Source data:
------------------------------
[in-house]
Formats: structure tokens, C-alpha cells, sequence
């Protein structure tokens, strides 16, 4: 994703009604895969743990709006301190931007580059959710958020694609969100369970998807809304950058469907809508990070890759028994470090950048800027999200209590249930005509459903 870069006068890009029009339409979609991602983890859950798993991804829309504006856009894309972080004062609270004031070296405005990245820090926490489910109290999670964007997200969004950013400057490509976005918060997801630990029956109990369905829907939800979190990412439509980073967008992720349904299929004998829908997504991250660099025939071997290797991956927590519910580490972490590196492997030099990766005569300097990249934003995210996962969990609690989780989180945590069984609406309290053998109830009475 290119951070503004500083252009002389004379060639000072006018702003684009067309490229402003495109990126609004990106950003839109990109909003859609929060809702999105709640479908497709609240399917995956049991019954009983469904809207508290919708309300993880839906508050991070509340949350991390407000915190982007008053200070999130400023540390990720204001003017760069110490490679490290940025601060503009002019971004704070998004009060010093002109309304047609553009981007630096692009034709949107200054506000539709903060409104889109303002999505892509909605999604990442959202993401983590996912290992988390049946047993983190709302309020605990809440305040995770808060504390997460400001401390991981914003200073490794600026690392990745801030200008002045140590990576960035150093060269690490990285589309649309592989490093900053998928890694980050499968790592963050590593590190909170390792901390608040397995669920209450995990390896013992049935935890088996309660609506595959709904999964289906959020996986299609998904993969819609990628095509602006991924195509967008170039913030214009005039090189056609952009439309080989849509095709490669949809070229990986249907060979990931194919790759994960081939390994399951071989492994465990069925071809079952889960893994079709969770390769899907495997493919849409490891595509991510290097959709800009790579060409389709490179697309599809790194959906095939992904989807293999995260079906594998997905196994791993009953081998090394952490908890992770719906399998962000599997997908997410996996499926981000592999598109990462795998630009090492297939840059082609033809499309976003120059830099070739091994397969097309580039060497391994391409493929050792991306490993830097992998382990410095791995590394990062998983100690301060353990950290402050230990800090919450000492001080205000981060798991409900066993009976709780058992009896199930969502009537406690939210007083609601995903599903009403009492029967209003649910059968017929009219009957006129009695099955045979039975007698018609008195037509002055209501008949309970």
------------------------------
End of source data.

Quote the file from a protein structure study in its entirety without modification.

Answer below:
[in-house]
Formats: structure tokens, C-alpha cells, sequence
């Protein structure tokens, strides 16, 4: 994703009604895969743990709006301190931007580059959710958020694609969100369970998807809304950058469907809508990070890759028994470090950048800027999200209590249930005509459903 870069006068890009029009339409979609991602983890859950798993991804829309504006856009894309972080004062609270004031070296405005990245820090926490489910109290999670964007997200969004950013400057490509976005918060997801630990029956109990369905829907939800979190990412439509980073967008992720349904299929004998829908997504991250660099025939071997290797991956927590519910580490972490590196492997030099990766005569300097990249934003995210996962969990609690989780989180945590069984609406309290053998109830009475 290119951070503004500083252009002389004379060639000072006018702003684009067309490229402003495109990126609004990106950003839109990109909003859609929060809702999105709640479908497709609240399917995956049991019954009983469904809207508290919708309300993880839906508050991070509340949350991390407000915190982007008053200070999130400023540390990720204001003017760069110490490679490290940025601060503009002019971004704070998004009060010093002109309304047609553009981007630096692009034709949107200054506000539709903060409104889109303002999505892509909605999604990442959202993401983590996912290992988390049946047993983190709302309020605990809440305040995770808060504390997460400001401390991981914003200073490794600026690392990745801030200008002045140590990576960035150093060269690490990285589309649309592989490093900053998928890694980050499968790592963050590593590190909170390792901390608040397995669920209450995990390896013992049935935890088996309660609506595959709904999964289906959020996986299609998904993969819609990628095509602006991924195509967008170039913030214009005039090189056609952009439309080989849509095709490669949809070229990986249907060979990931194919790759994960081939390994399951071989492994465990069925071809079952889960893994079709969770390769899907495997493919849409490891595509991510290097959709800009790579060409389709490179697309599809790194959906095939992904989807293999995260079906594998997905196994791993009953081998090394952490908890992770719906399998962000599997997908997410996996499926981000592999598109990462795998630009090492297939840059082609033809499309976003120059830099070739091994397969097309580039060497391994391409493929050792991306490993830097992998382990410095791995590394990062998983100690301060353990950290402050230990800090919450000492001080205000981060798991409900066993009976709780058992009896199930969502009537406690939210007083609601995903599903009403009492029967209003649910059968017929009219009957006129009695099955045979039975007698018609008195037509002055209501008949309970």